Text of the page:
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Oilers' drafting paying dividends

Edmonton Oilers rookies Jordan Eberle, Taylor Hall, and Magnus Paajarvi get their jersey numbers....

Edmonton Oilers rookies Jordan Eberle, Taylor Hall, and Magnus Paajarvi get their jersey numbers. (Perry Mah/QMI AGENCY)

ROBERT TYCHKOWSKI, QMI Agency

, Last Updated: 11:31 AM ET

PENTICTON, B.C. -- The hockey world is littered with Can't Miss Kids who missed.

For reasons nobody noticed when they were starring in junior or Europe, the Where Are They Now file is overflowing with draft picks whose only impact in the NHL was a face plant.

The Oilers know this as well as anyone, having pretty much cornered the market on bad choices for a while there.

They were so synonymous with draft day mistakes that whenever somebody else in the league had a busted pick they had to pay Edmonton a royalty fee.

Nine straight first rounders who never made it, followed by seven of nine first-round picks who flopped. An entire draft's worth of picks who never played one NHL game (0-for-11 in 1990). And first-round investments like Alexei Mikhnov and Jesse Niinimaki, who never even really bothered trying to make it to the NHL.

Poor drafting can sink a franchise and the Oilers paid dearly for it over the last 20 years.

But shrewd drafting can change the course of history and as the first three offerings of head scout Stu MacGregor's era prepare for main camp, a franchise and its fans are holding their breath in anticipation.

"To be honest it's an exciting time," said MacGregor, who took over the scouting department in 2007 and served up Jordan Eberle 22nd overall in 2008, Magnus Paajarvi 10th in 2009 and Taylor Hall first overall this summer.

"It's been a good experience here, just to see them compete in this environment, it's a step forward from where they were playing in the past."

With a solid Prospects Tournament in the books, the next stop is Edmonton. Against men. Pros. Exhibition games against NHLers. This is where they start showing they're for real.

Or not.

"I just think they have to keep their eyes open, work hard and just be prepared that the pace will rise up," said MacGregor, who'll be as nervous as they are. "Give everything you've got, It's an opportunity."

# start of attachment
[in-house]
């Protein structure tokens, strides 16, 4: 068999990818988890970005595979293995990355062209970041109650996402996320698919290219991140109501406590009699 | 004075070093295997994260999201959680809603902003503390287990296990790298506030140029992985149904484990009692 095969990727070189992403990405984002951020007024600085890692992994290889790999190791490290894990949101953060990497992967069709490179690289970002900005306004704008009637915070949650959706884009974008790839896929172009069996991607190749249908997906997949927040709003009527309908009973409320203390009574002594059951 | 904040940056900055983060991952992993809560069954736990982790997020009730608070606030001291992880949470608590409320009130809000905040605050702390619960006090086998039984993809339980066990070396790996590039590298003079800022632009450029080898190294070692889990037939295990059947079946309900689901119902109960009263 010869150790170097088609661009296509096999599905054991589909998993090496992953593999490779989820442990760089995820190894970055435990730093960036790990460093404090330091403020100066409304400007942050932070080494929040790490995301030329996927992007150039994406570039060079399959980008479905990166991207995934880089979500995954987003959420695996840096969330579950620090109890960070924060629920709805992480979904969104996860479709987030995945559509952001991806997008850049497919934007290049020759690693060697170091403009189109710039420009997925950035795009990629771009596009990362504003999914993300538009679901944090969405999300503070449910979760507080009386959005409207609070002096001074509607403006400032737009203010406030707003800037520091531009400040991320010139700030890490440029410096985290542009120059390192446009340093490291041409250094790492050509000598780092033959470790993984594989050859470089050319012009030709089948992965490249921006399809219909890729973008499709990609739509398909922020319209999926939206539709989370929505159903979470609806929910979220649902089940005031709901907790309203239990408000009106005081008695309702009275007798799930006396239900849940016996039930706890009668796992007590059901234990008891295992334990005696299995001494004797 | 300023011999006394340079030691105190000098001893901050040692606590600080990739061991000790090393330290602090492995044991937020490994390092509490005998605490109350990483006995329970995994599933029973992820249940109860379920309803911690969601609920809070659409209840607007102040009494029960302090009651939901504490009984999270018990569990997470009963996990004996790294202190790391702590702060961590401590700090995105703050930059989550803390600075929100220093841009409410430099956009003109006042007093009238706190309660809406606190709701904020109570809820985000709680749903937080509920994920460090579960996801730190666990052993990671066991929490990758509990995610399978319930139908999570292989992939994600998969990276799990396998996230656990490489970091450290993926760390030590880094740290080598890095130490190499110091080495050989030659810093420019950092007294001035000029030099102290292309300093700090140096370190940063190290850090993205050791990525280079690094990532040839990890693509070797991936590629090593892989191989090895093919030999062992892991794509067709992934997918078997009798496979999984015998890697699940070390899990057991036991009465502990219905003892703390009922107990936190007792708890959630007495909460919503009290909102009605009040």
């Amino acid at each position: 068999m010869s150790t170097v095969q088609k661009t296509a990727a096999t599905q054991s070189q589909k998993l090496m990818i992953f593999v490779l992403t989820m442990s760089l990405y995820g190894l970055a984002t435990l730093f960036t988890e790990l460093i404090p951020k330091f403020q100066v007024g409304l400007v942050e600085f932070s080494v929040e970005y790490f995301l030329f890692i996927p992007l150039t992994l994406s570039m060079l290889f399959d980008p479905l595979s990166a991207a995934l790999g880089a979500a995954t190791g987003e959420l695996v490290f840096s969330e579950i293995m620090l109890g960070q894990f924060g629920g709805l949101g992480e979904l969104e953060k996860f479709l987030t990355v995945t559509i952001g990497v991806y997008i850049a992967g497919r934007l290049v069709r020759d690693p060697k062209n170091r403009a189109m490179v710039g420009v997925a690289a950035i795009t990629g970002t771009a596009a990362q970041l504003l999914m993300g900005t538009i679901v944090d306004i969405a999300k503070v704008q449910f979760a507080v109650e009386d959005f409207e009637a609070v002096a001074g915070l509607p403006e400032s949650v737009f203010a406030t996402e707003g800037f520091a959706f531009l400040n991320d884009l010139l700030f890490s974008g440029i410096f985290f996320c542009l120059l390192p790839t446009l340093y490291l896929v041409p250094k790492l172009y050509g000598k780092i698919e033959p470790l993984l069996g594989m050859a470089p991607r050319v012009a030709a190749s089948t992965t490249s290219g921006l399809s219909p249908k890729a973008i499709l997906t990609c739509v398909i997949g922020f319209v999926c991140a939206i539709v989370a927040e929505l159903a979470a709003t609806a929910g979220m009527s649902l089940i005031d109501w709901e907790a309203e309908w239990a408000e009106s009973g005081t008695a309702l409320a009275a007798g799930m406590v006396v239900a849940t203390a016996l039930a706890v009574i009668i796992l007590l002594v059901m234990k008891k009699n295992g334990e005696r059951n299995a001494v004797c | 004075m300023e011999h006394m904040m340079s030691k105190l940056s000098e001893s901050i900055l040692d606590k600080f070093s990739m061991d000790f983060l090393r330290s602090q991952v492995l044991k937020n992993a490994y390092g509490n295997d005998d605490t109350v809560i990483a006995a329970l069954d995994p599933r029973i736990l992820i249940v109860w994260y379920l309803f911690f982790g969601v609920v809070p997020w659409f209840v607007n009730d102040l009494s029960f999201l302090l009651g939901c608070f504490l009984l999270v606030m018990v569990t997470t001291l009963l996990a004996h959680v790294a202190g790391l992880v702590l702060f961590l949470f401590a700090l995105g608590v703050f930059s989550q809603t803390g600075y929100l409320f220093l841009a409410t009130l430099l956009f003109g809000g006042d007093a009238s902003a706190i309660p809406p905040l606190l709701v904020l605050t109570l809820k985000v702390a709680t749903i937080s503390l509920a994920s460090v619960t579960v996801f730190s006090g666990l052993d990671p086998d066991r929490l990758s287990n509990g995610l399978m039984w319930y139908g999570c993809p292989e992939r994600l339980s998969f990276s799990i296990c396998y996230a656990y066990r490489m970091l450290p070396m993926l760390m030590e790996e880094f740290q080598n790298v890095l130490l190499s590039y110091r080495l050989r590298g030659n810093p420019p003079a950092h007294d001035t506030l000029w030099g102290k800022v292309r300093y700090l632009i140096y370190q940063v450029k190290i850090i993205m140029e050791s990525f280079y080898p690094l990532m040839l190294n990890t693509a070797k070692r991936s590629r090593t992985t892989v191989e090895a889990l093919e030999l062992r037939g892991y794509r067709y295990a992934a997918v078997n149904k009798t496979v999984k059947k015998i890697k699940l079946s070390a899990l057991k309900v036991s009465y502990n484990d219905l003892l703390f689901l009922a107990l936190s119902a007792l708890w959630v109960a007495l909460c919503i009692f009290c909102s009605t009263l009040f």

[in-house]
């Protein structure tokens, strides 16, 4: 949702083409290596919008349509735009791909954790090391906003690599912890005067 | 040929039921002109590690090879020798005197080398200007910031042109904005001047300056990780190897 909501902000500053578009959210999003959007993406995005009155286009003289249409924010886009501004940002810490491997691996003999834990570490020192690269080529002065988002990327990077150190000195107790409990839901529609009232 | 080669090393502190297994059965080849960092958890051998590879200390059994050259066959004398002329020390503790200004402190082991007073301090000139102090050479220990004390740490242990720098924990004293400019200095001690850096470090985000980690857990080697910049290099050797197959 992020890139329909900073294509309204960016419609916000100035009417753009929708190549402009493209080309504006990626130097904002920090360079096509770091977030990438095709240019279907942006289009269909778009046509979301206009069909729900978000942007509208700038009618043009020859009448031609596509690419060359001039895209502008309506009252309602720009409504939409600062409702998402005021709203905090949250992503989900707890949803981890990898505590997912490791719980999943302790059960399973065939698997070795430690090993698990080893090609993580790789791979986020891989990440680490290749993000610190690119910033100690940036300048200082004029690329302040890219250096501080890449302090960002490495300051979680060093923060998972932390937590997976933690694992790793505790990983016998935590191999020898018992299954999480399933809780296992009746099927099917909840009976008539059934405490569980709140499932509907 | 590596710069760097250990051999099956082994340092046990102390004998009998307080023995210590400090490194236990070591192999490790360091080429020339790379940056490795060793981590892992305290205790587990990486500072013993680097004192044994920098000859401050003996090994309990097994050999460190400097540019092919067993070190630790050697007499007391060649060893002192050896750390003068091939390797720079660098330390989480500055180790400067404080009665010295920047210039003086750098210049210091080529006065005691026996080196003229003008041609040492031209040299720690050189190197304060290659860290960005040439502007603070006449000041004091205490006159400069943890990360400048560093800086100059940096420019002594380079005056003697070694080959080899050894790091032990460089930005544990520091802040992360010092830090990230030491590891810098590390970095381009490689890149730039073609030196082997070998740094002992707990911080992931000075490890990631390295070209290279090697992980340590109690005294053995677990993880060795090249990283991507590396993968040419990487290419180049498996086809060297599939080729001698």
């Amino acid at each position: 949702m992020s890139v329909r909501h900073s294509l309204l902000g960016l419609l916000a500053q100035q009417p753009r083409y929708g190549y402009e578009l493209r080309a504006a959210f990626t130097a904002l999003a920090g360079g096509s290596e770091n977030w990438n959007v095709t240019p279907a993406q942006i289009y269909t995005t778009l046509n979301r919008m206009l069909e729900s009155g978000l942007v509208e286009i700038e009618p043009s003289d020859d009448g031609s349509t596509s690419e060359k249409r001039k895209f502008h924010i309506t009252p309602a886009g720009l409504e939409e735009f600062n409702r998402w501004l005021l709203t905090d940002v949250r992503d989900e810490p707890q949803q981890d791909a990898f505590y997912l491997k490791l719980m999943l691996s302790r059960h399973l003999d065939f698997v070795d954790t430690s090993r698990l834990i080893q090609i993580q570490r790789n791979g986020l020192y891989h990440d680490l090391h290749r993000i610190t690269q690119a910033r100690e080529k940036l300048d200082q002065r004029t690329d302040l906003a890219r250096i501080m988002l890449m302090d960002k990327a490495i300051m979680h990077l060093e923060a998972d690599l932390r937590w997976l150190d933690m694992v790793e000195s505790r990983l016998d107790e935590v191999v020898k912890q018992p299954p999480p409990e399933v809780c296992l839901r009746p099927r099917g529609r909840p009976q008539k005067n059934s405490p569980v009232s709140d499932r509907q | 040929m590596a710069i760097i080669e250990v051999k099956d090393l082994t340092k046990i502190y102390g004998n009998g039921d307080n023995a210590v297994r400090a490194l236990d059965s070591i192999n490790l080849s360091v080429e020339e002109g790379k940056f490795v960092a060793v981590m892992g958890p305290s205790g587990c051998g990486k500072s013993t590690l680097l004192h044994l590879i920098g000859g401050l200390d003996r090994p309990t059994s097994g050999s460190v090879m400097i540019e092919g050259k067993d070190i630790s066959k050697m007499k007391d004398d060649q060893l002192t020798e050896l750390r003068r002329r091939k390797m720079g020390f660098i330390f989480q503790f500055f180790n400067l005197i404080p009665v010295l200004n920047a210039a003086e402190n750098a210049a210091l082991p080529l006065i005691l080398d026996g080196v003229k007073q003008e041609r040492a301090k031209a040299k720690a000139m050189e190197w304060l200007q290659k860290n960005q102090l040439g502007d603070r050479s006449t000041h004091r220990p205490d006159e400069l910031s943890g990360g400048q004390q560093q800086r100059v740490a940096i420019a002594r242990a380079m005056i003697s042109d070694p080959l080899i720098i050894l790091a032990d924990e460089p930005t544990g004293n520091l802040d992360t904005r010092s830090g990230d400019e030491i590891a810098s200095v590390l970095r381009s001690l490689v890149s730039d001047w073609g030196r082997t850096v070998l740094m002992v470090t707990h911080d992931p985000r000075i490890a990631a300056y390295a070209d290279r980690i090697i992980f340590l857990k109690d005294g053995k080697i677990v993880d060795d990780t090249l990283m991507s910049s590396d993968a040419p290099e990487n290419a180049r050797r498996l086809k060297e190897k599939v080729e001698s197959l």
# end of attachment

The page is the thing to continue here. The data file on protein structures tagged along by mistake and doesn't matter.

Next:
Not an automatic. People expecting Hall to stroll in and be a productive, elite-level first-line forward right out of the box are kidding themselves. Same goes for Eberle and Paajarvi. Virtually every rookie who ever came into the league struggled at some point in the first year or two.

As desperate as Edmonton is for success and stars and a winner, MacGregor cautions that this is a long process the Oilers are beginning here.

"I think that's a difficult situation," he said of the high expectations. "We know that at some point they're going to hit the wall. It's going to be difficult, but that's the process you have to go through as they attempt to make the team. You have to be able to compete at the next level."

Most everybody thinks they will, including MacGregor, whe believes in them more now than when he picked them. Choosing Hall was easy, but getting Eberle at 22 and Paajarvi at 10, keeping in mind they haven't played an NHL game yet, is looking like theft.

"I think we were very fortunate," said MacGregor. "(former scout) Lorne Davis watched (Eberle) as a young 16-year-old and many nights he'd say to us, 'I don't know if they have any other players, but he's a good one.' That was the year before his draft. We're extremely pleased with where he's at in his game.

"And Magnus, we had him higher on our list then we got him. We really never thought he'd be there. We thought he'd go in the top five or top seven, but it ended up that some defencemen started to go and he slid back."


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